US Supreme rejects NC GOP effort to halt congressional map

The map a North Carolina enacted last month will be used in this year's elections. The decision is a blow to Republicans and gives a temporary win to Democrats.

Posted Updated
U.S. Supreme Court Building
Bryan Anderson
, WRAL state government reporter
RALEIGH, N.C. — The U.S. Supreme Court on Monday denied a last-ditch effort by North Carolina Republican lawmakers to toss out a congressional map that a state court enacted for this year’s elections.
The 6-3 decision from the nation's highest court ends a contentious, monthslong redistricting fight and allows the state to proceed with its May 17 primary. The congressional lines being used in the primary and general election are more favorable to Democrats than a pair of measures Republicans passed in November and February.

The Southern Coalition for Social Justice, which represented one of the plaintiffs that successfully challenged the original maps Republicans passed last year, praised the court's decision not to take up the case.

"Today’s move by the court reinforces that legislatures do not have a ‘free pass’ to violate protections against partisan gerrymandering when drawing districts that undeniably hurt voters," Hilary Harris Klein, the coalition's senior counsel for voting rights, said in a statement. "North Carolinians can now expect to vote in elections under fair congressional maps free of back-door dealings, extreme partisanship and racial discrimination.”

Senate leader Phil Berger, one of the Republicans seeking to halt the map, said the outcome disappointed him.

"We are disappointed in the U.S. Supreme Court's decision allowing elections under a Congressional map drawn by the conflict-ridden special masters to continue," Berger said in a statement. "While we're focusing on the 2022 elections, we will continue to evaluate this decision and next steps in this case."

Under the new voting map, which will only be in effect for this year's elections, Republicans are expected to win seven congressional seats, while Democrats would win six. An additional Raleigh-area congressional seat is likely a toss-up. North Carolina is nearly evenly divided along party lines.

A panel of North Carolina judges enacted a new congressional map.

The new boundaries were crafted by a panel of three judges in Wake County Superior Court, including two Republicans and one Democrat, with the help of three independent redistricting experts.

The 4-3 Democratic majority on North Carolina’s Supreme Court on Feb. 4 struck down a November congressional map that could have given Republicans 11 of the 14 U.S. House seats up for grabs. The justices allowed a lower court that first heard the case to oversee the redraw process. In response, the Republican-controlled legislature approved a plan last month without Democratic support that would have given the GOP as many as 10 seats, though four districts were competitive.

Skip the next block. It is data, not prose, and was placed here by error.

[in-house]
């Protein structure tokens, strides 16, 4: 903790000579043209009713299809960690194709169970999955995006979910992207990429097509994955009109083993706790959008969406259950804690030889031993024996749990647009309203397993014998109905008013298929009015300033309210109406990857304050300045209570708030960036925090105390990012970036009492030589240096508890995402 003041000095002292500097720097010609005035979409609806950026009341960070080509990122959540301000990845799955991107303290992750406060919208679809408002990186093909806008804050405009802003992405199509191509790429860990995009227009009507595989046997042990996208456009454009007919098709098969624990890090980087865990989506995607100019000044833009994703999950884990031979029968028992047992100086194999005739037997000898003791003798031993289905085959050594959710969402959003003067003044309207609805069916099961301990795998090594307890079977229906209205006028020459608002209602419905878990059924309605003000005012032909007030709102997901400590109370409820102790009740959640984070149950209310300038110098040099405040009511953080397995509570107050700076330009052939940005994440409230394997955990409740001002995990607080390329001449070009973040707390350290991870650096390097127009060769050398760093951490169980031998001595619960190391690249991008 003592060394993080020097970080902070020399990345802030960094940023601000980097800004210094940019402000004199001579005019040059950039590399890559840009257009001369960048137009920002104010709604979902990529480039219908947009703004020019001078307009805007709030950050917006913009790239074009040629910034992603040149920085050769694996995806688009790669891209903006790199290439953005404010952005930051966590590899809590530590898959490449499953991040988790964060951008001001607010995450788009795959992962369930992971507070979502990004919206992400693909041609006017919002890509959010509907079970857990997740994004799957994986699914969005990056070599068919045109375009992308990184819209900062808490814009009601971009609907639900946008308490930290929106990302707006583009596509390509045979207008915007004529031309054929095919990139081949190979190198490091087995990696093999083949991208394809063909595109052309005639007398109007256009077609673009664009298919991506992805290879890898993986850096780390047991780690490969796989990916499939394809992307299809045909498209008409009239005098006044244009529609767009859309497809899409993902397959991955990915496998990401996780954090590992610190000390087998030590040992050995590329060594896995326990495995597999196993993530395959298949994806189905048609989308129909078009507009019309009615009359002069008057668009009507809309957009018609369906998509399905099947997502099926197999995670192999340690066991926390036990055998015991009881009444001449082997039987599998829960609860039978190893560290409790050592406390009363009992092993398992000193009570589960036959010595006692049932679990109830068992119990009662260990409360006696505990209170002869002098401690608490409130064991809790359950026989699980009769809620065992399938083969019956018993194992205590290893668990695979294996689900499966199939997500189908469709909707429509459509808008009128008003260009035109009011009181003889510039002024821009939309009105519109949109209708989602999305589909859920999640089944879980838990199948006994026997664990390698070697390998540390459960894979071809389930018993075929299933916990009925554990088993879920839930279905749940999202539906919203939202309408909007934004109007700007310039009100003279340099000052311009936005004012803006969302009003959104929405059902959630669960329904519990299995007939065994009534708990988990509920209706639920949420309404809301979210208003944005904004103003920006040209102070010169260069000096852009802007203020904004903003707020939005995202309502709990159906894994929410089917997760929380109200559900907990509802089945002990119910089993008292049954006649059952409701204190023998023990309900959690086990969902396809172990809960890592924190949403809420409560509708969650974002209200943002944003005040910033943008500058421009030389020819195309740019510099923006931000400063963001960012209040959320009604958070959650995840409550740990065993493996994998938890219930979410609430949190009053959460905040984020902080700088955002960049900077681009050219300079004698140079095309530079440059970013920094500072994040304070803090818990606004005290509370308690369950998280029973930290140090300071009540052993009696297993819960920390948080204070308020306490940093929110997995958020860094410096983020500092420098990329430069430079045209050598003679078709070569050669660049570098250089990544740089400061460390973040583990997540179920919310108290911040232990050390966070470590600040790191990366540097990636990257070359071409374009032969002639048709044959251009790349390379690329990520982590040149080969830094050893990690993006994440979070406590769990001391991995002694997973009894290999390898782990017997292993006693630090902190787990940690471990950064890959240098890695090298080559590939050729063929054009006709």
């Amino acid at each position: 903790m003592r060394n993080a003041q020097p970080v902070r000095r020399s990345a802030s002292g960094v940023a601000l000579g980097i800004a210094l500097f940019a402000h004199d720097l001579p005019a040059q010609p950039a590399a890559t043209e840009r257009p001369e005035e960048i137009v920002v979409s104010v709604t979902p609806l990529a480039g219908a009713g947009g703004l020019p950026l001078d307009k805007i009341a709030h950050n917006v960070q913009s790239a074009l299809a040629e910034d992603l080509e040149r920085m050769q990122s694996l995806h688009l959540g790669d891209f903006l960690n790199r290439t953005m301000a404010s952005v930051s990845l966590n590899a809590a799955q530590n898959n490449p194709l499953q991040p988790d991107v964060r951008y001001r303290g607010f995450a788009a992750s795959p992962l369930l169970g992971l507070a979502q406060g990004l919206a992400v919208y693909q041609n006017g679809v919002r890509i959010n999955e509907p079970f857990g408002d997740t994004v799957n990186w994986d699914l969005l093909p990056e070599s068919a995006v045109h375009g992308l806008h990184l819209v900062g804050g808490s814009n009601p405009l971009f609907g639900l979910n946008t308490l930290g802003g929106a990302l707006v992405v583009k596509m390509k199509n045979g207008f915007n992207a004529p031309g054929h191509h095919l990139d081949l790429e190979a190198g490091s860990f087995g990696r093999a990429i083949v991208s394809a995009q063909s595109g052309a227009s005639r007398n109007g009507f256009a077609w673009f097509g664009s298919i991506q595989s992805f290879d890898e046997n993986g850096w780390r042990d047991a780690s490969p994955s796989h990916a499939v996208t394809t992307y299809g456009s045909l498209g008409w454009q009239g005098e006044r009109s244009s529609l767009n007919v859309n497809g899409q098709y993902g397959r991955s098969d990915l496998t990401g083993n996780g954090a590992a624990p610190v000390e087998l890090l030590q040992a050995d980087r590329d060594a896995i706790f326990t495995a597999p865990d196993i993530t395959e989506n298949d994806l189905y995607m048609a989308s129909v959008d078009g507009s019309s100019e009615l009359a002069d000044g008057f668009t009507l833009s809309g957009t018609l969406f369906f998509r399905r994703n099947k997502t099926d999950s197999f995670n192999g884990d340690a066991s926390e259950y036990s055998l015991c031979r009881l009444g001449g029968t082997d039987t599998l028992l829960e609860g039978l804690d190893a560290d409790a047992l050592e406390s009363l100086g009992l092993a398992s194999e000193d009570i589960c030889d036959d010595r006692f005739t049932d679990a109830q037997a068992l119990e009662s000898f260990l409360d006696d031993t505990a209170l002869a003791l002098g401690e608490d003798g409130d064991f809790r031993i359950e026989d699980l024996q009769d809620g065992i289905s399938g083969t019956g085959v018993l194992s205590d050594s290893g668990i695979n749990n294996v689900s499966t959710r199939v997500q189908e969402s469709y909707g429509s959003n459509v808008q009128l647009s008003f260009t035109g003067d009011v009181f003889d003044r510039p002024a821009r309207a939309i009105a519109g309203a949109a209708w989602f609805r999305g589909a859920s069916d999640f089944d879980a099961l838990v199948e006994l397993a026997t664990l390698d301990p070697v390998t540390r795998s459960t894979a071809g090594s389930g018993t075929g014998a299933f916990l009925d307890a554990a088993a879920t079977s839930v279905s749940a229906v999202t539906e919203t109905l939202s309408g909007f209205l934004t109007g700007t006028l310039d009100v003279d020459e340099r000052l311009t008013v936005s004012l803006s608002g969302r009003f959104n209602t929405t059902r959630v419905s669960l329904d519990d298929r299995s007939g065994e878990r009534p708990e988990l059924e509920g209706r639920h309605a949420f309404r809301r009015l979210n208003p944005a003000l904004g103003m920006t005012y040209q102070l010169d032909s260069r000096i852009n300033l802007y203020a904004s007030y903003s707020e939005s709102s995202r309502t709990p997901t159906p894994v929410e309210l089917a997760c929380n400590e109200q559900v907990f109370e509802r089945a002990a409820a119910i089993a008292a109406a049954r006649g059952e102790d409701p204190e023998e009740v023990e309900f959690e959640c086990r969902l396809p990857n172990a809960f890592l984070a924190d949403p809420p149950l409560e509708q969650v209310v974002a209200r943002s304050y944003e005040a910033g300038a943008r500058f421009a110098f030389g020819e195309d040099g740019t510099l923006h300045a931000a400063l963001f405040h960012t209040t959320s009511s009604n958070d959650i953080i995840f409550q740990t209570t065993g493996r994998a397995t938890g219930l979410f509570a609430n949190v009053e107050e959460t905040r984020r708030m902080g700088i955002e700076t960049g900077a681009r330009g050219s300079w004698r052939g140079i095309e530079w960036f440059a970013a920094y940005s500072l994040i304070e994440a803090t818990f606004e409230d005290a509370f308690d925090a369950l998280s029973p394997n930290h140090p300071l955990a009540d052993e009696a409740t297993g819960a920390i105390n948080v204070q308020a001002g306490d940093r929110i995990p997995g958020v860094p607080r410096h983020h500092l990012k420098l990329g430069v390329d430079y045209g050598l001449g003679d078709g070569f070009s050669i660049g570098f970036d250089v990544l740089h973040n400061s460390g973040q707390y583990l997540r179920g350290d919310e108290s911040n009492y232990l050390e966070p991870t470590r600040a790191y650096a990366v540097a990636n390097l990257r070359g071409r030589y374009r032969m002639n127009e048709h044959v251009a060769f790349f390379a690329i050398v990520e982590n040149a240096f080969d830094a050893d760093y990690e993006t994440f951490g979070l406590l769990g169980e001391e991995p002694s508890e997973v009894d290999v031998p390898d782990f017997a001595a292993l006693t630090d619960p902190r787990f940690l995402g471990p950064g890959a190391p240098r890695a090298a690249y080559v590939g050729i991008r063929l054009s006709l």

Rather than go with the legislature’s redraw, the lower court picked a plan of its own—a decision the state Supreme Court swiftly upheld. The judges in the case, however, approved the legislature’s redrawn state House and Senate maps over the objections of voting groups. Republicans only asked the U.S. Supreme Court to weigh in on the congressional map.

In their appeal, attorneys for GOP lawmakers sought to argue that the U.S. Constitution assigns full redistricting responsibility to state legislatures, not state courts.

Voting groups and state government officials, including the State Board of Elections, responded by citing past opinions from the high court that say courts should not change election rules shortly before an election— the so-called “Purcell principle.”

Conservative justices Samuel Alito, Clarence Thomas and Neil Gorsuch said they would've taken up the case. Alito wrote in a dissenting opinion on the justices' behalf that he thought the GOP lawmakers had a stronger argument.

"The question presented is one of federal not state law because the state legislature, in promulgating rules for congressional elections, acts pursuant to a constitutional mandate under the Elections Clause," Alito wrote.

In a recent Alabama redistricting case, Justice Brett Kavanaugh wrote, “It is one thing for a State on its own to toy with its election laws close to a State’s elections. But it is quite another thing for a federal court to swoop in and re-do a State’s election laws in the period close to an election.”

Kavanaugh on Monday reaffirmed that position in a concurring opinion, writing that "it is too late for the federal courts to order that the district lines be changed for the [North Carolina] 2022 primary and general elections, just as it was too late for the federal courts to do so in the Alabama redistricting case last month."

While the U.S. Supreme Court’s decision not to intervene is a win for Democrats, the celebration could be short-lived.

The process for setting voting boundaries is expected to be revisited next year because the U.S. House map a panel of judges approved is only to be used for the 2022 election cycle. Mid-decade redraws in North Carolina are permissible for congressional maps, while state law and the state constitution are in conflict when it comes to legislative maps.

If Republicans retake the state Supreme Court by winning at least one of two state Supreme Court races this year and GOP lawmakers retain their legislative majorities, the party could potentially enact more partisan maps that benefit them.

Candidate filing for the upcoming statewide primary concluded at noon on Friday. Mail-in voting begins on March 28. The civilian voter registration deadline is April 22. One-stop, in-person early voting begins April 28 and ends at 3 p.m. May 14.


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